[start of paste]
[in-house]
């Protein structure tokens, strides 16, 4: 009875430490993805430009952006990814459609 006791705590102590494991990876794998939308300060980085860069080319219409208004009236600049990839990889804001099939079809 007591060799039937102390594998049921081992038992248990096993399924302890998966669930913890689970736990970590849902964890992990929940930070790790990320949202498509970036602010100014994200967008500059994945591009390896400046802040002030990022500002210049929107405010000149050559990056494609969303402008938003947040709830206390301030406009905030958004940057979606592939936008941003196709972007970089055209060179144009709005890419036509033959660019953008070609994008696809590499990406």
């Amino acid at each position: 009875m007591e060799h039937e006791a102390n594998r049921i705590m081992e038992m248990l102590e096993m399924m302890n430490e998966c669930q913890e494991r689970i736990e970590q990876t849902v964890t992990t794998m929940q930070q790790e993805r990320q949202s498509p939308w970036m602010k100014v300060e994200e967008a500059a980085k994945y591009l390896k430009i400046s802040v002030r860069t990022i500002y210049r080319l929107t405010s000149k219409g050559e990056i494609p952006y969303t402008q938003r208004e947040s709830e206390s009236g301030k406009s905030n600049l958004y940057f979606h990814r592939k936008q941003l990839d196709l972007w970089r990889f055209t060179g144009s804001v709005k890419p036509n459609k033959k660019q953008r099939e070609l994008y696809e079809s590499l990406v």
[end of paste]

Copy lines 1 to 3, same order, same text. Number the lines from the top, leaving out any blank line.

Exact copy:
[in-house]
């Protein structure tokens, strides 16, 4: 009875430490993805430009952006990814459609 006791705590102590494991990876794998939308300060980085860069080319219409208004009236600049990839990889804001099939079809 007591060799039937102390594998049921081992038992248990096993399924302890998966669930913890689970736990970590849902964890992990929940930070790790990320949202498509970036602010100014994200967008500059994945591009390896400046802040002030990022500002210049929107405010000149050559990056494609969303402008938003947040709830206390301030406009905030958004940057979606592939936008941003196709972007970089055209060179144009709005890419036509033959660019953008070609994008696809590499990406």
């Amino acid at each position: 009875m007591e060799h039937e006791a102390n594998r049921i705590m081992e038992m248990l102590e096993m399924m302890n430490e998966c669930q913890e494991r689970i736990e970590q990876t849902v964890t992990t794998m929940q930070q790790e993805r990320q949202s498509p939308w970036m602010k100014v300060e994200e967008a500059a980085k994945y591009l390896k430009i400046s802040v002030r860069t990022i500002y210049r080319l929107t405010s000149k219409g050559e990056i494609p952006y969303t402008q938003r208004e947040s709830e206390s009236g301030k406009s905030n600049l958004y940057f979606h990814r592939k936008q941003l990839d196709l972007w970089r990889f055209t060179g144009s804001v709005k890419p036509n459609k033959k660019q953008r099939e070609l994008y696809e079809s590499l990406v």